The Painters Chrismas Party Chunder on the Train to Revesby.

Our first home in Australia.

Our first home in Australia.

Of all the memories told in front of good decent people, this piece is the one to avoid. Please leave the room now…If you asked what I am by profession it would be better to list the things I am not. Certainly not a lawyer, doctor or dentist. Nor an articled clerk or keeper of tropical fish. That leaves still a lot of jobs. It is likely that I have worked at many of the other available options.

One of those was working on swinging stages. In those early days they were primitive wooden platforms suspended by steel cables or thick ropes from timber needles on top of the building’s roof on outside multi-story buildings. They were hoisted up and down the exterior by the use of winches or by a combination of pulleys and ropes. It was very well paid but not a job for the nervous or faint hearted. I started at nineteen and looked at my savings every week. I wanted to save up to go back to my school friends and life in Holland. The savings were kept in a metal box.

We all know that Australian Christmas parties at work involves a lot of arm movements lifting copious amounts of brown ale. They have calmed somewhat now. During my swinging stage operations in the early sixties, I was employed by a very large painting company with over one hundred fifty men and many apprentices. Their Christmas parties were legendary. They were held underneath the offices in Blues Point Rd, North Sydney. It was an area that also held the ropes, cables, ladders and winches and other equipment for those swinging stages. The joint was tidied up and stacked with boxes of the most glorious looking bright pink smiling prawns shimmering on ice. The lubrication necessary for ingesting the prawns was given and provided by large kegs of beer. Remember Christmas is very hot in Australia and working outside was thirsty and very hard dangerous work. The men were given the afternoon off to collect their pay and join the traditional Christmas Party. We all descended towards the office and the much looked forward Chrismas Party in droves. Thirsty and keyed up like hell. We were in for a cruising bruising but earned it.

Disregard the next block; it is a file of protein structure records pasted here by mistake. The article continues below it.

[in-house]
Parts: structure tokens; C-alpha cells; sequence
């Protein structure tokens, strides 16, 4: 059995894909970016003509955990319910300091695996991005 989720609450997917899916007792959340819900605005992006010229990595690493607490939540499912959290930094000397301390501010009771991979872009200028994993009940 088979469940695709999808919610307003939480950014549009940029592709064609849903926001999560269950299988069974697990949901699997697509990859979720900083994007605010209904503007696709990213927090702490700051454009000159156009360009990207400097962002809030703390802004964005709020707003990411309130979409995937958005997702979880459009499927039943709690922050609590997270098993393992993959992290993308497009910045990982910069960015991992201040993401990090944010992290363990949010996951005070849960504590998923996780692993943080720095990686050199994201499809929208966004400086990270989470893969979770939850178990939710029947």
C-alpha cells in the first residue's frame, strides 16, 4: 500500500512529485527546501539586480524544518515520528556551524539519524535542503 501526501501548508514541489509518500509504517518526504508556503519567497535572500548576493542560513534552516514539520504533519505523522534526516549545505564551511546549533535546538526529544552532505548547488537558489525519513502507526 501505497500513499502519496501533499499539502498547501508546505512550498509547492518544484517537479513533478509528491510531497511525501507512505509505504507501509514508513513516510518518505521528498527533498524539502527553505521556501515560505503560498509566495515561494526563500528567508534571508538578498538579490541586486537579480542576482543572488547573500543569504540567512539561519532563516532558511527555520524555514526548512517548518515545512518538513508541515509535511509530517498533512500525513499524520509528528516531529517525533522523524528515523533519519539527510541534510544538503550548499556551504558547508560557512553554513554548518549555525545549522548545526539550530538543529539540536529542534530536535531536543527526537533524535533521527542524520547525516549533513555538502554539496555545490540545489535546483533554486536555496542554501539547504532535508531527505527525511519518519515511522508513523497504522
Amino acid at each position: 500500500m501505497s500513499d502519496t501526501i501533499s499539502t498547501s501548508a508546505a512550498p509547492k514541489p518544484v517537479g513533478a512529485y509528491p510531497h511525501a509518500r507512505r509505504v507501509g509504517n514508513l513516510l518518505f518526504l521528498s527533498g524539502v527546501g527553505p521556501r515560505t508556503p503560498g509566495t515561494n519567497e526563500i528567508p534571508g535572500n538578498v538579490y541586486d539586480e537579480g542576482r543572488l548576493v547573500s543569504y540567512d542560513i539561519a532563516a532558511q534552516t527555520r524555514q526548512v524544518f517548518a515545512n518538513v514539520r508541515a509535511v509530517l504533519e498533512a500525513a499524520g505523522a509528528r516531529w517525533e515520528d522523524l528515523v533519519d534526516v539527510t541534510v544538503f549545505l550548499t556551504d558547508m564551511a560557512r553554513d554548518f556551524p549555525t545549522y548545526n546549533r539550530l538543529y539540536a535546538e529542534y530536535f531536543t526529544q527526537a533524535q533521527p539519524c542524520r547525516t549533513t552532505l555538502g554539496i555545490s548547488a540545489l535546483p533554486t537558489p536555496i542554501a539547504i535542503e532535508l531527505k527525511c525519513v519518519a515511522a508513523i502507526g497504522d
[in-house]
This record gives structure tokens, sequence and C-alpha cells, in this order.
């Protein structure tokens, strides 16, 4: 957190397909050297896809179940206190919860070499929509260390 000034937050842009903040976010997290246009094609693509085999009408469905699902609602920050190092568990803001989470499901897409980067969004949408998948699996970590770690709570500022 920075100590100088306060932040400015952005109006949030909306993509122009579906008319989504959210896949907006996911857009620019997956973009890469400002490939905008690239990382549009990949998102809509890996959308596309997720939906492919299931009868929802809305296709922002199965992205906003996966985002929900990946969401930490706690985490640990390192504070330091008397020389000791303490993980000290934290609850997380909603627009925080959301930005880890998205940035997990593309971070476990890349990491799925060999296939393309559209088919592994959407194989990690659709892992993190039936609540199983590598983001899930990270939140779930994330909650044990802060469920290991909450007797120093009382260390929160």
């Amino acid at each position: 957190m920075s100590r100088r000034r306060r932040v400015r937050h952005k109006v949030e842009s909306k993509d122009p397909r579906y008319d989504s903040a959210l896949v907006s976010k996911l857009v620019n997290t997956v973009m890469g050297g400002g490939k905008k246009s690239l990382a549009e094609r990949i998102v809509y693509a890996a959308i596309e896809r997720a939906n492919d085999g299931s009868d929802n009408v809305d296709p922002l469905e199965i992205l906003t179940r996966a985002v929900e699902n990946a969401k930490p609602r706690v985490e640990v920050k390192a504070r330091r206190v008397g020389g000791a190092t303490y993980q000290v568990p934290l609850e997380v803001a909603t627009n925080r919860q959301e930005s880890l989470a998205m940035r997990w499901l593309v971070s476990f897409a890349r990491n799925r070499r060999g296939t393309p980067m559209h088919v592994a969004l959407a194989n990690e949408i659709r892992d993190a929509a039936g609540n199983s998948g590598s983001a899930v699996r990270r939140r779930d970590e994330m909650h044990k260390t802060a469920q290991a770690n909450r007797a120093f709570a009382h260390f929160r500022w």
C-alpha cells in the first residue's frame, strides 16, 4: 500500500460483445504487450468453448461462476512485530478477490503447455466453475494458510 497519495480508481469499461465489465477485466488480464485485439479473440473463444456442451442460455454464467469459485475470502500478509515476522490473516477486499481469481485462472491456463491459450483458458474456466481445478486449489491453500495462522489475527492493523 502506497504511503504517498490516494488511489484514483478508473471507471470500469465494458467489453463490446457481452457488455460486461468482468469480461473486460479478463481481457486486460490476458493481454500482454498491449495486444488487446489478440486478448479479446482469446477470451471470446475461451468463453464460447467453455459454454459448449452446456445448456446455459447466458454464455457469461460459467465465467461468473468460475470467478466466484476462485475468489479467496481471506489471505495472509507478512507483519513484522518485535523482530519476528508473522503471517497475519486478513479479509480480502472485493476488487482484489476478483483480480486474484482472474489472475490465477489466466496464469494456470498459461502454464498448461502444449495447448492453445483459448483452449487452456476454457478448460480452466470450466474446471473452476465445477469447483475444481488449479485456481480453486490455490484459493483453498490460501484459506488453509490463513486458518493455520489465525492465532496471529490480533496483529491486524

All this has to be seen in the period when after-work drinking was the norm. A walk past any pub at 4.30 pm was a Bedlam re-invented. The din was overwhelming. Course oaths renting the cigarette smoke riddled stinking beer heat air. Large burly blue singled men standing at the bar. The trough below their feet ready for spills and butts. Pyjama clad kids with mums waiting outside for dad to come home, hoping they would not have totally pissed the earnings up against the walls of bitumen coated lavatories. It wasn’t a good time.

The verb and noun ‘chunder’ relates to much earlier times still. The English convicts on the way to Australia’s Botany Bay. During big seas and suffering bad food, huge waves and the first of the prisoners getting sick. Those on the top deck while vomiting overboard would shout to those on the lower deck ‘watch out under.’ In time this became shortened to watchunder and finally to ‘chunder’! It was a form of consideration for their ‘mates’. Mateship is still high on our national psyche.

It might also be possible to now join the above explanation and include the wise and profound Australian saying to ‘coming the raw prawn’. This means telling a lie or having someone on, as in; Don’t come the raw prawn to me, matey!. Are you getting what I am leading to?

I too was drawn to the Siren call of the Christmas party but combined it with picking up two suits from Reuben F Scarf in Sydney’s George Street first. At the time they promised two suits for the price of one. Tailor measured they were and dark charcoal in colour. After arrival at the party I did get stuck in many prawns and drank endless schooners of beer. Boy, I felt euphoric and happy, a rare event at that time. Two suits and my Christmas pay in pocket, the latter waiting to be placed in the metal box at home in Revesby.

But, for those that left the room to avoid unpleasantness; it won’t be long now, it is coming to a peak.

On the way home, and don’t ask me how, I got on the train, things started to come down a bit. Rather, things started to come up a bit. I had safeguarded my bag with the two suits and was lucid enough to feel the reassuring packet of my earnings in my pocket. I was kind-o-getting in preparation for an event I have never forgotten. Oddly enough, with all I had coped with, even now, I don’t really feel remorse or shame. It is or was really an event of reckoning or getting even, a kind of reward for things, a cathartic letting go…